Carlisle Castle


Figure 382
382.—Alnwick Castle.

The Castle of Carlisle was founded by William Rufus. He was the restorer of the city, after it had remained for two centuries in ruins through the Danish ravages. The Red King was a real benefactor to the people at this northern extremity of his kingdom. He first placed here a colony of Flemings, an industrious and skilful race, and then encouraged an immigration of husbandmen from the south, to instruct the poor and ignorant inhabitants in the arts of agriculture. We must not consider that these Norman kings were all tyrants. The historical interest of Carlisle belongs to a later period, and we shall return to it. So does the Castle of Alnwick (Fig. 382). But we here introduce the noble seat of the Percies, for it was a place of strength soon after the Norman Conquest. In the reign of Rufus it was besieged by Malcolm the Third, of Scotland, who here lost his life, as did his son Prince Edward. Before the Norman Conquest the castle and barony of Alnwick belonged to Gilbert Tyson, who was slain fighting against the invader, by the side of his Saxon king. The Conqueror gave the granddaughter of Gilbert in marriage to Ivo de Vescy, one of his Norman followers; and the Lords de Vescy enjoyed the fair possessions down to the time of Edward I. The Castle of Bamborough, in Northumberland, carries us back into a remoter antiquity. It was the palace, according to the monkish historians, of the kings of Northumberland, and built by king Ida, who began his reign about 559. Roger Hoveden, who wrote in 1192, describes it, under the name of Bebba, as “a very strong city.” Rufus blockaded the castle in 1085, when it was in the possession of Robert de Mowbray, earl of Northumberland. The keep of Bamborough is very similar in its appearance to the keeps of the Tower of London, of Rochester, and of Dover. It is built of remarkably small stones; the walls are eleven feet thick on one side, and nine feet on three sides. This castle, situated upon an almost perpendicular rock, close to the sea, which rises about one hundred and fifty feet above low water mark, had originally no interior appliances of luxury or even of comfort. Grose says, “Here were no chimneys. The only fire-place in it was a grate in the middle of a large room, supposed to have been the guard-room, where some stones in the middle of the floor are burned red. The floor was all of stone, supported by arches. This room had a window in it, near the top, three feet square, possibly intended to let out the smoke: all the other rooms were lighted only by slits or chinks in the wall, six inches broad, except in the gables of the roof, each of which had a window one foot broad.” One of the most remarkable objects in this ancient castle is a draw-well, which was discovered about seventy years ago, upon clearing out the sand and rubbish of a vaulted cellar or dungeon. It is a hundred and forty-five feet deep, and is cut through the solid basaltic rock into the sandstone below. When we look at the history of this castle, from the time when it was assaulted by Penda, the Pagan king of the Mercians, its plunder by the Danes, its siege by Rufus, its assault by the Yorkists in 1463, and so onward through seven centuries of civil strife, it is consoling to reflect upon the uses to which this stronghold is now applied. It was bought with the property attached to it by Nathaniel Lord Crewe, bishop of Durham, and bequeathed by him to charitable purposes in 1720. The old fortress has now been completely repaired. Its gloomy rooms, through whose loop-holes the sun could scarcely penetrate, have been converted into schools. Boys are here daily taught, and twenty poor girls are lodged, clothed, and educated till fit for service. The towers, whence the warder once looked out in constant watchfulness against an enemy’s approach, are now changed into signal stations, to warn the sailor against that dangerous cluster of rocks called the Fern Islands; and signals are also arranged for announcing when a vessel is in distress to the fishermen of Holy Island. Life-boats are here kept, and shelter is offered for any reasonable period to such as may be shipwrecked on this dreary coast. The estates thus devoted to purposes of charity now yield a magnificent income of more than eight thousand a year. Not only are the poor taught, but the sick are relieved in this hospitable fortress. In the infirmary, to which part of the building is applied, the wants of a thousand persons are annually administered to. Much is still left out of these large funds; and the residue is devoted to the augmentation of small benefices, to the building and enlarging of churches, to the foundation and support of schools, and to exhibitions for young men going to the Universities. When William Rufus besieged this rock of Barn-borough, Robert de Mowbray had a steward within the walls, who would have defended it to the death, had not the king brought out the earl his master, who was a prisoner, with a threat that his eyes should be put out unless the castle surrendered. This was a faithful steward. Lord Crewe had an equally faithful steward, after a different fashion, in Dr. Sharpe, Archdeacon of Northumberland, who devised the various means of best applying this noble bequest, and resided on this stormy rock to see that those means were properly administered.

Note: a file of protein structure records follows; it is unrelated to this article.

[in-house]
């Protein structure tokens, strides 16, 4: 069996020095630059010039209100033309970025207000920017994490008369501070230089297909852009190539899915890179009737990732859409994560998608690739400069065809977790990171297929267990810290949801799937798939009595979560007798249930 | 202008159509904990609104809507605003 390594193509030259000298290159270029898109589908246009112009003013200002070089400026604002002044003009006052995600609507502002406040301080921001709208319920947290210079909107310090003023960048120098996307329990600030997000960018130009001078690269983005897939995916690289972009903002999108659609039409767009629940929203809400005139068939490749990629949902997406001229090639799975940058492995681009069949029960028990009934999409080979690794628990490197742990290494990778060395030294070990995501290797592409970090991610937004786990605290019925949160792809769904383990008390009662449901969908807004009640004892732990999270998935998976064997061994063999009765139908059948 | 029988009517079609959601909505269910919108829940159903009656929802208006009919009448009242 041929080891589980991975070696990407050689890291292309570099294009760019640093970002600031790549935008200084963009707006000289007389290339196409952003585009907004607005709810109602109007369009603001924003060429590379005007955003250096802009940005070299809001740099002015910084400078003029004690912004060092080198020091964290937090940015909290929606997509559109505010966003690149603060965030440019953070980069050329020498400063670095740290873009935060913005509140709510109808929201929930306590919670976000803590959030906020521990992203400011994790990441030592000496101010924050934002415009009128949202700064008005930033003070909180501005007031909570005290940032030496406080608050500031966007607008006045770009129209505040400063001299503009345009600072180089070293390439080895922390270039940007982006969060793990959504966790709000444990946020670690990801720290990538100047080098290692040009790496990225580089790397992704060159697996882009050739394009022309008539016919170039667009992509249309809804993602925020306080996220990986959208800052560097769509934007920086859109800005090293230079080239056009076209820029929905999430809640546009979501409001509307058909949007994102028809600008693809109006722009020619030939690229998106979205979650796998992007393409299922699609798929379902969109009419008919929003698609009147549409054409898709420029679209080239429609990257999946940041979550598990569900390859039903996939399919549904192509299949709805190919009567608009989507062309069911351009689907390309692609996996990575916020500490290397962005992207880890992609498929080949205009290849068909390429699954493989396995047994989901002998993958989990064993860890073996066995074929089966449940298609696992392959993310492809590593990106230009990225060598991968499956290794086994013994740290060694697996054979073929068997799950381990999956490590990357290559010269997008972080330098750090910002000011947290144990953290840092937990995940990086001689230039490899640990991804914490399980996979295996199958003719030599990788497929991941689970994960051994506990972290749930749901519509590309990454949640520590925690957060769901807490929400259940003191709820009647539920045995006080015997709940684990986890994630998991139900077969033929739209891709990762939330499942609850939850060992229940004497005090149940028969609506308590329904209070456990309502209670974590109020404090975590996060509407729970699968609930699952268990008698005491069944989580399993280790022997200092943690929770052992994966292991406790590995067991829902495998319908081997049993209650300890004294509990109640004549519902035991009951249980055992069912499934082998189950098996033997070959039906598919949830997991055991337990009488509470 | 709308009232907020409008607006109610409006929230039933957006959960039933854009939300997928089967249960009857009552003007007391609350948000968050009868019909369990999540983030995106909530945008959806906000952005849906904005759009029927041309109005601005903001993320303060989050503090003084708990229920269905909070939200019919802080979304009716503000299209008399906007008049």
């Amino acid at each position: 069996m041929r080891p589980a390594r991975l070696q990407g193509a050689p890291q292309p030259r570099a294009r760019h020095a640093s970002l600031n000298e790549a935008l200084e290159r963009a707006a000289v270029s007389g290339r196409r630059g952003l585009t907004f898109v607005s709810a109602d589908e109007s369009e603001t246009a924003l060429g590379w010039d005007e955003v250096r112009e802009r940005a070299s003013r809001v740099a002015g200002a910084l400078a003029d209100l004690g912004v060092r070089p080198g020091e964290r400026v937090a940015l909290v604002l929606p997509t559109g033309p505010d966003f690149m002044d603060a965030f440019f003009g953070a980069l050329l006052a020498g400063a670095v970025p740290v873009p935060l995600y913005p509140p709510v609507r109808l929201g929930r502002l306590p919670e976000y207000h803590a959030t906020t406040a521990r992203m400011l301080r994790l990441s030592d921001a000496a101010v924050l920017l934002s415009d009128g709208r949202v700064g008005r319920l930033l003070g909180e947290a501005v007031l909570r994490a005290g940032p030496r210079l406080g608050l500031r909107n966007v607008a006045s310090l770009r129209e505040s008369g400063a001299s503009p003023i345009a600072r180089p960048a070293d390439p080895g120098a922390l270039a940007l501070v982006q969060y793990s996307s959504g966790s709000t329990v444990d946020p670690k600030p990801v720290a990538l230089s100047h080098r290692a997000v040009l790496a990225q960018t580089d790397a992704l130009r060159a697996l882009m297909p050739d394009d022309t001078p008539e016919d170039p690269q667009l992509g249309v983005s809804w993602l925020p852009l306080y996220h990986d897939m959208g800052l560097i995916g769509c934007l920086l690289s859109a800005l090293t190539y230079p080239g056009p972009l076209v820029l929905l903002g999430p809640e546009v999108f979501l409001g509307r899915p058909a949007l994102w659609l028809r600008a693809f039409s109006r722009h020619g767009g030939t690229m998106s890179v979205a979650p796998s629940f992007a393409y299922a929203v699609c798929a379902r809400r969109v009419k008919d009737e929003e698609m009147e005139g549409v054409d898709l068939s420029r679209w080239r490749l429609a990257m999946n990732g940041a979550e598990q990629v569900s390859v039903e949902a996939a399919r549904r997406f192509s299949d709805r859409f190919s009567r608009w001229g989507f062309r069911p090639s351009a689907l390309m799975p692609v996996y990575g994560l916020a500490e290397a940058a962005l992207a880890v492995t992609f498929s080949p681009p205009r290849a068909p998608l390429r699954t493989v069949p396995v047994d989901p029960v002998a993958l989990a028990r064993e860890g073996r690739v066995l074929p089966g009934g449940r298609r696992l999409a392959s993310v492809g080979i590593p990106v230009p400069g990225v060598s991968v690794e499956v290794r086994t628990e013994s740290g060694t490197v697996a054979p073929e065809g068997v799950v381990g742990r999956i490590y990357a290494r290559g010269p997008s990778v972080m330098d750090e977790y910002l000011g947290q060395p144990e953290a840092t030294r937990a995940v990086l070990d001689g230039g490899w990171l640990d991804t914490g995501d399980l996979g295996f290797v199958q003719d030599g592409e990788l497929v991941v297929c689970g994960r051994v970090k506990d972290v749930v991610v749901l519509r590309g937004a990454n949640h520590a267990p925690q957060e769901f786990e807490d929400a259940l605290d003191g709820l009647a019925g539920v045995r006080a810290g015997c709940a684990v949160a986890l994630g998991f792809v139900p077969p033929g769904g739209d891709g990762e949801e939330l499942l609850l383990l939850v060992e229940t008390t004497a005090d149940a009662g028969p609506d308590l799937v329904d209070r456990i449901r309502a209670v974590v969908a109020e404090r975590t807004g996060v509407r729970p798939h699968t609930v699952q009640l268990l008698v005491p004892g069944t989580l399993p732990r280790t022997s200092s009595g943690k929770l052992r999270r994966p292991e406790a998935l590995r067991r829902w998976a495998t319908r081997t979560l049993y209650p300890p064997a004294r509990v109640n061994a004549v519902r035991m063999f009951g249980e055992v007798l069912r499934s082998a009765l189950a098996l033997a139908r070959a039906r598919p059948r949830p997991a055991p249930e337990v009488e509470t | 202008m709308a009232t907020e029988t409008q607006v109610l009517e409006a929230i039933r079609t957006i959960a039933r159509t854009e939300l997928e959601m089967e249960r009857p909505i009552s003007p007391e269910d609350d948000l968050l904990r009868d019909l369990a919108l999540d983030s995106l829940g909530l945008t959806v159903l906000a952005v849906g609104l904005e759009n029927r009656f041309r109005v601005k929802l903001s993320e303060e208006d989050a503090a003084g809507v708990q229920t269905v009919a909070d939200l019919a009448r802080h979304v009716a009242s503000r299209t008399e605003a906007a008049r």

Figure spread at pages 100 and 101:

Figure 390
390.—Cardiff Castle
Figure 395
395.—Rougemont Castle
Figure 396
396.—Tower of Oxford Castle
Figure 397
397.—Oxford Castle
Figure 398
398.—Norwich Castle
Figure 399
399.—Norwich Castle
Figure 400